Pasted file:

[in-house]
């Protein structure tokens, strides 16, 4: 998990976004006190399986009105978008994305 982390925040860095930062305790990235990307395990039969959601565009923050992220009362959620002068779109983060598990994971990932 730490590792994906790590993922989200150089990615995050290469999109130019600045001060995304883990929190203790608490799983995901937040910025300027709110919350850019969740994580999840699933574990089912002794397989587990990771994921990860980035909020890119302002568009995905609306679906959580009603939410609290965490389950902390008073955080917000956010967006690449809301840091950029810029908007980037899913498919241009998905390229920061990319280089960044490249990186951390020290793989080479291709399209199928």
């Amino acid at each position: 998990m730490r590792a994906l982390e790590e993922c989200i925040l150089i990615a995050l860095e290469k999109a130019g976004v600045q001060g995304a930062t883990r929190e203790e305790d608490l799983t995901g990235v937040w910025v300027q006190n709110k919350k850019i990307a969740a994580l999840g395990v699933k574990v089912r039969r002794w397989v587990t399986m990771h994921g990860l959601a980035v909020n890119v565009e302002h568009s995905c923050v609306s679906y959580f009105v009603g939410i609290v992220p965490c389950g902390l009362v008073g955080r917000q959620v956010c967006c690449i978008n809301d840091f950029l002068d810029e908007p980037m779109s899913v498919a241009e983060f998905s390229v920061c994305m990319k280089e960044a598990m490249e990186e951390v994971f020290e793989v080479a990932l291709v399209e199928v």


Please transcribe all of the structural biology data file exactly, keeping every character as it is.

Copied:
[in-house]
């Protein structure tokens, strides 16, 4: 998990976004006190399986009105978008994305 982390925040860095930062305790990235990307395990039969959601565009923050992220009362959620002068779109983060598990994971990932 730490590792994906790590993922989200150089990615995050290469999109130019600045001060995304883990929190203790608490799983995901937040910025300027709110919350850019969740994580999840699933574990089912002794397989587990990771994921990860980035909020890119302002568009995905609306679906959580009603939410609290965490389950902390008073955080917000956010967006690449809301840091950029810029908007980037899913498919241009998905390229920061990319280089960044490249990186951390020290793989080479291709399209199928």
């Amino acid at each position: 998990m730490r590792a994906l982390e790590e993922c989200i925040l150089i990615a995050l860095e290469k999109a130019g976004v600045q001060g995304a930062t883990r929190e203790e305790d608490l799983t995901g990235v937040w910025v300027q006190n709110k919350k850019i990307a969740a994580l999840g395990v699933k574990v089912r039969r002794w397989v587990t399986m990771h994921g990860l959601a980035v909020n890119v565009e302002h568009s995905c923050v609306s679906y959580f009105v009603g939410i609290v992220p965490c389950g902390l009362v008073g955080r917000q959620v956010c967006c690449i978008n809301d840091f950029l002068d810029e908007p980037m779109s899913v498919a241009e983060f998905s390229v920061c994305m990319k280089e960044a598990m490249e990186e951390v994971f020290e793989v080479a990932l291709v399209e199928v």